Friends, a zombie apocalypse is upon us: an onslaught of new mobile devices, platforms, and screen sizes, hordes of them descending on our cities every day. We're outmatched. There aren't enough designers and developers to battle every platform. There aren't enough editors and writers to populate every screen size. Defeating the zombies will require flexibility and stamina—in our content.
Mike did an excellent case study on how the BBC used Domain-Driven Design (a grandparent of OOUX) to revolutionize how the BBC creates, manages, publishes, and displays their massive trove of articles, video clips, and photo galleries. He reminds us that users "are not interested in a video, [they] are interested in what the video is about. [They] are interested in real things—real world things." Remind you of anything? He also goes into the importance of creating "canonical" objects, SEO benefits of structuring content, and how connecting content can "unlock new user journeys."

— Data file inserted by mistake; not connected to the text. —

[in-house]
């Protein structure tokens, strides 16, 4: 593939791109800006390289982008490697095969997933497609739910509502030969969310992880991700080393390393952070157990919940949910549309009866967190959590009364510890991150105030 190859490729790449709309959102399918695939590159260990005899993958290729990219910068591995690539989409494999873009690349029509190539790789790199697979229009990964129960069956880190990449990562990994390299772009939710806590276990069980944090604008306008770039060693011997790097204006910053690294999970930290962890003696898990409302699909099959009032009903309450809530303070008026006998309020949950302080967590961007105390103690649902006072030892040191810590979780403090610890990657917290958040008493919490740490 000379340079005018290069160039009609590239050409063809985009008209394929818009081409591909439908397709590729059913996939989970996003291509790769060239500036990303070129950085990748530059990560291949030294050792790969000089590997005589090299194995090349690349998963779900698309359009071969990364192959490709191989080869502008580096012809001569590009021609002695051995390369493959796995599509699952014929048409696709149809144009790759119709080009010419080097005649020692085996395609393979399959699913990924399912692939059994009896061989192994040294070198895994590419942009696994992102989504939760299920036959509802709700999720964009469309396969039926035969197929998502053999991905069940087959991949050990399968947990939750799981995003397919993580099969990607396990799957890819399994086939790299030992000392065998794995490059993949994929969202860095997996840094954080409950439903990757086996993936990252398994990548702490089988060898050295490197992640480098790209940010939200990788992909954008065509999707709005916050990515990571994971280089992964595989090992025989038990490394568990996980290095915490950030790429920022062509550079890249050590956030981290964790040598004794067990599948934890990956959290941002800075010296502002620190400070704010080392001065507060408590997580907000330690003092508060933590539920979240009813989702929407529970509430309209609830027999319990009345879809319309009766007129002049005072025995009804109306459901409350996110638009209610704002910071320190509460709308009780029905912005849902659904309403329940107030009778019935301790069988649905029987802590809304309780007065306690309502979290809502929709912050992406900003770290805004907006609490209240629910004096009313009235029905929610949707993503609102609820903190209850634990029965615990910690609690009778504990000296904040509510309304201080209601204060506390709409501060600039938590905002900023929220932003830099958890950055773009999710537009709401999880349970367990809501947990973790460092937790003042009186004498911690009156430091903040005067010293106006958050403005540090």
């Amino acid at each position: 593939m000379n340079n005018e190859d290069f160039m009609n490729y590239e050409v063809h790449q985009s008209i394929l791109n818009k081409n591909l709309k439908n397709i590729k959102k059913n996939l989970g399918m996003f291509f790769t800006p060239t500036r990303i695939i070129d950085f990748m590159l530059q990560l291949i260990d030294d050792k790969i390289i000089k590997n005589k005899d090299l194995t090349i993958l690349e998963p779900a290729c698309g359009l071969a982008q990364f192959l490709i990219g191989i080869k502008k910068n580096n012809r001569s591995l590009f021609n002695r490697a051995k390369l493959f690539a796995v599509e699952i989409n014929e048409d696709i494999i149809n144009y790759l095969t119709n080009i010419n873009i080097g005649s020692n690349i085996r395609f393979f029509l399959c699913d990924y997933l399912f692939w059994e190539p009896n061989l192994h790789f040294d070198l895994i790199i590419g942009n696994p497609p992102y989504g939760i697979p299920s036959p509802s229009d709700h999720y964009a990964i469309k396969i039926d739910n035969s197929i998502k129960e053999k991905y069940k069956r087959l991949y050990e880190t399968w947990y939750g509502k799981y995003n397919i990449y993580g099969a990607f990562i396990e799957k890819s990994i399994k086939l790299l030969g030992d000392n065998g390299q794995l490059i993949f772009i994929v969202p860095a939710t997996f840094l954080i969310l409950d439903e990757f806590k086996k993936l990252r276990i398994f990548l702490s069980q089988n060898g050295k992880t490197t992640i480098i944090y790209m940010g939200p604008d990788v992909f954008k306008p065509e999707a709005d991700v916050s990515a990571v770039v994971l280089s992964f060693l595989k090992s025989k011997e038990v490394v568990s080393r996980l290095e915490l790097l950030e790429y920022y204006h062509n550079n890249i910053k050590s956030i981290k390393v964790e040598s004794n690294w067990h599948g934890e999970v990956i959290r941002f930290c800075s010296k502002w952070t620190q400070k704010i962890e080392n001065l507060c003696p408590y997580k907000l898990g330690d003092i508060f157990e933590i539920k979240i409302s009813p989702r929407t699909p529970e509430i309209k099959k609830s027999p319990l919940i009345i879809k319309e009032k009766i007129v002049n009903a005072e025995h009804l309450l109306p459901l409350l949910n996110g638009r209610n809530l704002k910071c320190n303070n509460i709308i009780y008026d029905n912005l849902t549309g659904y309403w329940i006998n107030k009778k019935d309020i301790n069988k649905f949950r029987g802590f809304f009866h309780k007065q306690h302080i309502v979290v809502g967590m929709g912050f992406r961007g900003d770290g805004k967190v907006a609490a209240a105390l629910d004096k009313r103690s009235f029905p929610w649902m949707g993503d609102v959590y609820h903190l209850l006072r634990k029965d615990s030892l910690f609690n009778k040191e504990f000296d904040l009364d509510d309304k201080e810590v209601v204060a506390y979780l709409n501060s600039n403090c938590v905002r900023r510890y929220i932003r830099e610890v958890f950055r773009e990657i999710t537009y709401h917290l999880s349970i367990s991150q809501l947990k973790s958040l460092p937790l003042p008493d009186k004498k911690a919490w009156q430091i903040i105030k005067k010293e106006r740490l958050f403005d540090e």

Have you heard the term "Object-Oriented?" Have you maybe dismissed it as something that only applies to developers and techies? Think again. If you work in the web/tech industry, the chances are you’ve heard the term Object-Oriented in reference to "object-oriented programming languages." But object-oriented thinking isn't just for the devs. "Object-Oriented" is a way of viewing and deconstructing systems. Paul makes the case that it's just about time we all started getting on board the Object-Oriented thought train.